NASA's asteroid-chasing spacecraft caught up Monday to its object of study, the asteroid Bennu, more than two years after launching from Florida's Space Coast.
The spacecraft, which launched Sept. 8, 2016, atop a United Launch Alliance Atlas V rocket, has been approaching the space rock ever since.
The mission -- which stands for Origins, Spectral Interpretation, Resource Identification, Security-Regolith Explorer -- will be NASA's first asteroid sample return mission.
Over the next year, OSIRIS-REx will study the asteroid using five scientific instruments onboard the spacecraft. The instruments will help it determine a safe location from which to collect a small sample from Bennu's surface that will be returned to Earth in September 2023.
Scientists hope to use the sample to understand more about near-Earth asteroids that could impact our planet, and also how planets formed and life began.
Follow live updates on the mission below:
The OSIRIS-REx spacecraft’s PolyCam camera obtained 36 2.2-millisecond frames over a period of four hours and 18 minutes to create the series of images below taken from 50 miles away.
Using its suite of instruments the spacecraft and its team will create a series of maps of the asteroid to determine where to collect a sample more than a year from now.
The robotic explorer pulled within 12 miles of the diamond-shaped space rock Monday. It will get even closer in the days ahead and go into orbit around Bennu on Dec. 31.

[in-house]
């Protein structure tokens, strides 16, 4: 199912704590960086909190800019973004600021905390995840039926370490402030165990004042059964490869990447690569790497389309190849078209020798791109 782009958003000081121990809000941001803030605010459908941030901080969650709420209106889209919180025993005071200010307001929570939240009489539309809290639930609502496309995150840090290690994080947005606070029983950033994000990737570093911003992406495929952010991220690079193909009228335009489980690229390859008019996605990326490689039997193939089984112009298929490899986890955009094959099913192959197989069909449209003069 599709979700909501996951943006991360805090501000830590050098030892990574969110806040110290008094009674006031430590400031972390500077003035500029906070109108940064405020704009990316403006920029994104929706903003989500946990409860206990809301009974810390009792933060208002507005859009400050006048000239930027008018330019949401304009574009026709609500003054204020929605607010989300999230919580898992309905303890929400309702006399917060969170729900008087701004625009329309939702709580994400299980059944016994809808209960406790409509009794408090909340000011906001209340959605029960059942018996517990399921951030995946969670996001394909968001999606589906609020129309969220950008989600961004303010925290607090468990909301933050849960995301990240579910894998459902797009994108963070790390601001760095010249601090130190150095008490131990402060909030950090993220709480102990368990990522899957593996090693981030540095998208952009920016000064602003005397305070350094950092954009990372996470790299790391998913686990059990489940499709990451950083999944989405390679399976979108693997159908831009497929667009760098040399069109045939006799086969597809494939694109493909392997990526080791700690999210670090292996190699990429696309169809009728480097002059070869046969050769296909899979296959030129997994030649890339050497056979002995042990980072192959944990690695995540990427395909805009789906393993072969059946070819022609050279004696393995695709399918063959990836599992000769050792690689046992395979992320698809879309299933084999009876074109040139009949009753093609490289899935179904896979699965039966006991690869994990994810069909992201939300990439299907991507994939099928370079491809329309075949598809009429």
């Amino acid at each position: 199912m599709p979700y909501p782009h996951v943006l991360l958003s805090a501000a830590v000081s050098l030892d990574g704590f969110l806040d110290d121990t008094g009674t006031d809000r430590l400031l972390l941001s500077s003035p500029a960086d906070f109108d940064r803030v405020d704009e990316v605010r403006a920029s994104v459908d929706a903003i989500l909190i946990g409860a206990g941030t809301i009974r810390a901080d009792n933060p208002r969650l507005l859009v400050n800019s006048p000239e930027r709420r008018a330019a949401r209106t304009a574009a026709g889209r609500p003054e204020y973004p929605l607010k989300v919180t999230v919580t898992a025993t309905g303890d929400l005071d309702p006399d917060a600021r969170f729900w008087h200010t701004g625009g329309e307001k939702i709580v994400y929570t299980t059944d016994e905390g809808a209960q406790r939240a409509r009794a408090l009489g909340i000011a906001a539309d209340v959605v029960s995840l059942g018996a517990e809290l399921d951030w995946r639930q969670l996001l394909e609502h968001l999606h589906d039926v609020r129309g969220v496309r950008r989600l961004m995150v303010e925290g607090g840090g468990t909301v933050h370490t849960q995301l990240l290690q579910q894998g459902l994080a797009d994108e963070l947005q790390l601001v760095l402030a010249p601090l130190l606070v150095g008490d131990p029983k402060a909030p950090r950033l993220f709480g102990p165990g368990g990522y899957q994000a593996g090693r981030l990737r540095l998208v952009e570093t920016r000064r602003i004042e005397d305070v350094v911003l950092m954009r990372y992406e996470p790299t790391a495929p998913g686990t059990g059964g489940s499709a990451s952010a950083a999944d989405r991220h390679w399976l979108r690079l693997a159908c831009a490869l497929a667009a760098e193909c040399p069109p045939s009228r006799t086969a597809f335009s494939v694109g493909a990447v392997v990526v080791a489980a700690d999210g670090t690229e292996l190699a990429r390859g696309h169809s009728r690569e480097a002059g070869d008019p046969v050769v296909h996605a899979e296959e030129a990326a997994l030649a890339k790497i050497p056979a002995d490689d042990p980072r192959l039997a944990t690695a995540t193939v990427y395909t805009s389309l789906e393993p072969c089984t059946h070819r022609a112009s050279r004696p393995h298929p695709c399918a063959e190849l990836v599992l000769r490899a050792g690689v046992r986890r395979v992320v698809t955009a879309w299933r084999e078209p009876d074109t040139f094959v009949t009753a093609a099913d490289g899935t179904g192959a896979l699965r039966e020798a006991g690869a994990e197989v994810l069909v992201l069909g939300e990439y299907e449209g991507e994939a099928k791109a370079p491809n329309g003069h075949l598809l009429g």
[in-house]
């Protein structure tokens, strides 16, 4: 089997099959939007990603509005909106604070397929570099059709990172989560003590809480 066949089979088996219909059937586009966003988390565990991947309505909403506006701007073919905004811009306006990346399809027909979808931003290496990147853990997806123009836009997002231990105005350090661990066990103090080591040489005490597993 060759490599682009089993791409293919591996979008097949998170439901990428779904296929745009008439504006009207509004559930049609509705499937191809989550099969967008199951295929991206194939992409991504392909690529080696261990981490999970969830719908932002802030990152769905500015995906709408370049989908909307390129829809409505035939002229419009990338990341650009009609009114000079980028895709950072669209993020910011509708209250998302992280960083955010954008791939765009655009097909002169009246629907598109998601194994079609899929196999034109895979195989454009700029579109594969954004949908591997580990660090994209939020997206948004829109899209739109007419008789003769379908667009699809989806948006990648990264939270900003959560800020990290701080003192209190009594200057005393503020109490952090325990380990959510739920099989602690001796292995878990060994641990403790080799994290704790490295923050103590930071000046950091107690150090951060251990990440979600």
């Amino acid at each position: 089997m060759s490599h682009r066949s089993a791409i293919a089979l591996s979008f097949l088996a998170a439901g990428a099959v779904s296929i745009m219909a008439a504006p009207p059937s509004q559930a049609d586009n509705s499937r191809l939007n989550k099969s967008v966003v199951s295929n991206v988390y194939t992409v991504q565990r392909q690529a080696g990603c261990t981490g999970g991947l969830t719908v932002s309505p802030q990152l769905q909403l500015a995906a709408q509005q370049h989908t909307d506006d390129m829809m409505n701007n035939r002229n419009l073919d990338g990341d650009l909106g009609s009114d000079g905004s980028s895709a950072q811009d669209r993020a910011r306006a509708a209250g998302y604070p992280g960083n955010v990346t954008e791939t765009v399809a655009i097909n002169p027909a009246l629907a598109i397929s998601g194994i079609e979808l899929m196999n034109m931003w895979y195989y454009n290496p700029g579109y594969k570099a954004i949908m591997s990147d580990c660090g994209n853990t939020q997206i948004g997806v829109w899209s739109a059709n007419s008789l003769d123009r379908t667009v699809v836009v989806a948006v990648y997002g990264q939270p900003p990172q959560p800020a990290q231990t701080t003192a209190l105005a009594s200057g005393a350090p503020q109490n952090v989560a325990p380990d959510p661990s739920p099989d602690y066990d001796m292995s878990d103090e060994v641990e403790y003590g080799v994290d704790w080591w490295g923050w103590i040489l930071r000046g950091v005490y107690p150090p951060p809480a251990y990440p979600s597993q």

NASA's spacecraft has arrived 12 miles from the surface of asteroid Bennu were it will spend a year mapping and studying the space rock before selecting a site to collect a sample to return to Earth.
"We have arrived," Lockheed Martin communications system engineer Javier Cerna announced to a round of applause.
Achievement unlocked: "We have arrived!" Our @OSIRISREx mission reached asteroid Bennu, where it will spend almost a year mapping and studying to find a safe location to collect a sample. Watch: https://t.co/zI282xjLzc pic.twitter.com/VMPs7SIfSf— NASA (@NASA) December 3, 2018
OSIRIS-REx has been closing the distance to Bennu at an average of 4.4 miles per day before its final approach it will fire its thrusters for a small burn to keep it at the asteroid for the rest of its mission.
Mission control at Lockheed Martin's space facility in Littleton, Colorado, the company that built the spacecraft, is closely monitoring the spacecraft's approach.
When the spacecraft arrives, it will be 12 miles from the asteroid.
Principal Investigator Dante Lauretta said the spacecraft will spend the next year mapping the asteroid to select the sample site. Then OSIRIS-REx will perform low-altitude flyovers of the site, before collecting a sample in July 2020.